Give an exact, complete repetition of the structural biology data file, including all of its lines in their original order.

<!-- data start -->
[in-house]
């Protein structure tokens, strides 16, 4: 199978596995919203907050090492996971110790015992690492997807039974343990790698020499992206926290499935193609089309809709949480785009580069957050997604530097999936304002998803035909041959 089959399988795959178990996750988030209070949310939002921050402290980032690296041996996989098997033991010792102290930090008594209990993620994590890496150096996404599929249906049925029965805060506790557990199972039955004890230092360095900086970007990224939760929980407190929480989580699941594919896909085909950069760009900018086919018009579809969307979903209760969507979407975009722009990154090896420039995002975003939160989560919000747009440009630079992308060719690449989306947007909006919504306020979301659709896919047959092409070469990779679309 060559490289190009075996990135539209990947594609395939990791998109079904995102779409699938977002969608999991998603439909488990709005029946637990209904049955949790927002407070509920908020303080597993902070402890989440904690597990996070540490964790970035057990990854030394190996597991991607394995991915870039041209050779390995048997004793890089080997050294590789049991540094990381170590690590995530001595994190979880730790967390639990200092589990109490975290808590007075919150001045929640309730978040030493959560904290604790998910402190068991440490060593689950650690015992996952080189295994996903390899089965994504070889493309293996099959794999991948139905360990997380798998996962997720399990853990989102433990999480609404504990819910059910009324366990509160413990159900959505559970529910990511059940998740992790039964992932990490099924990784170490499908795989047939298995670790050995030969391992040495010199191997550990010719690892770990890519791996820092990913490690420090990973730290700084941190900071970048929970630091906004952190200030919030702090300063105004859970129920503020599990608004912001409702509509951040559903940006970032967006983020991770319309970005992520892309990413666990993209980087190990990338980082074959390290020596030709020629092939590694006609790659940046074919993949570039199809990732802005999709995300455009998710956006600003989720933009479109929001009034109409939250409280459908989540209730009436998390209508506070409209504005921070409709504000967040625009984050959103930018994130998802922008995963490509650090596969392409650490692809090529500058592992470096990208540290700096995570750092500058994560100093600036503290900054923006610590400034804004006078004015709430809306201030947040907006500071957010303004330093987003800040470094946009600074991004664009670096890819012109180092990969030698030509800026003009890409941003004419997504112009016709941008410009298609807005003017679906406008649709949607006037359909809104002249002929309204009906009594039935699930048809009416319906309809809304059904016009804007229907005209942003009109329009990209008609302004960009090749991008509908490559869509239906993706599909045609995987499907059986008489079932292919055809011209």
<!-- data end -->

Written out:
[in-house]
């Protein structure tokens, strides 16, 4: 199978596995919203907050090492996971110790015992690492997807039974343990790698020499992206926290499935193609089309809709949480785009580069957050997604530097999936304002998803035909041959 089959399988795959178990996750988030209070949310939002921050402290980032690296041996996989098997033991010792102290930090008594209990993620994590890496150096996404599929249906049925029965805060506790557990199972039955004890230092360095900086970007990224939760929980407190929480989580699941594919896909085909950069760009900018086919018009579809969307979903209760969507979407975009722009990154090896420039995002975003939160989560919000747009440009630079992308060719690449989306947007909006919504306020979301659709896919047959092409070469990779679309 060559490289190009075996990135539209990947594609395939990791998109079904995102779409699938977002969608999991998603439909488990709005029946637990209904049955949790927002407070509920908020303080597993902070402890989440904690597990996070540490964790970035057990990854030394190996597991991607394995991915870039041209050779390995048997004793890089080997050294590789049991540094990381170590690590995530001595994190979880730790967390639990200092589990109490975290808590007075919150001045929640309730978040030493959560904290604790998910402190068991440490060593689950650690015992996952080189295994996903390899089965994504070889493309293996099959794999991948139905360990997380798998996962997720399990853990989102433990999480609404504990819910059910009324366990509160413990159900959505559970529910990511059940998740992790039964992932990490099924990784170490499908795989047939298995670790050995030969391992040495010199191997550990010719690892770990890519791996820092990913490690420090990973730290700084941190900071970048929970630091906004952190200030919030702090300063105004859970129920503020599990608004912001409702509509951040559903940006970032967006983020991770319309970005992520892309990413666990993209980087190990990338980082074959390290020596030709020629092939590694006609790659940046074919993949570039199809990732802005999709995300455009998710956006600003989720933009479109929001009034109409939250409280459908989540209730009436998390209508506070409209504005921070409709504000967040625009984050959103930018994130998802922008995963490509650090596969392409650490692809090529500058592992470096990208540290700096995570750092500058994560100093600036503290900054923006610590400034804004006078004015709430809306201030947040907006500071957010303004330093987003800040470094946009600074991004664009670096890819012109180092990969030698030509800026003009890409941003004419997504112009016709941008410009298609807005003017679906406008649709949607006037359909809104002249002929309204009906009594039935699930048809009416319906309809809304059904016009804007229907005209942003009109329009990209008609302004960009090749991008509908490559869509239906993706599909045609995987499907059986008489079932292919055809011209």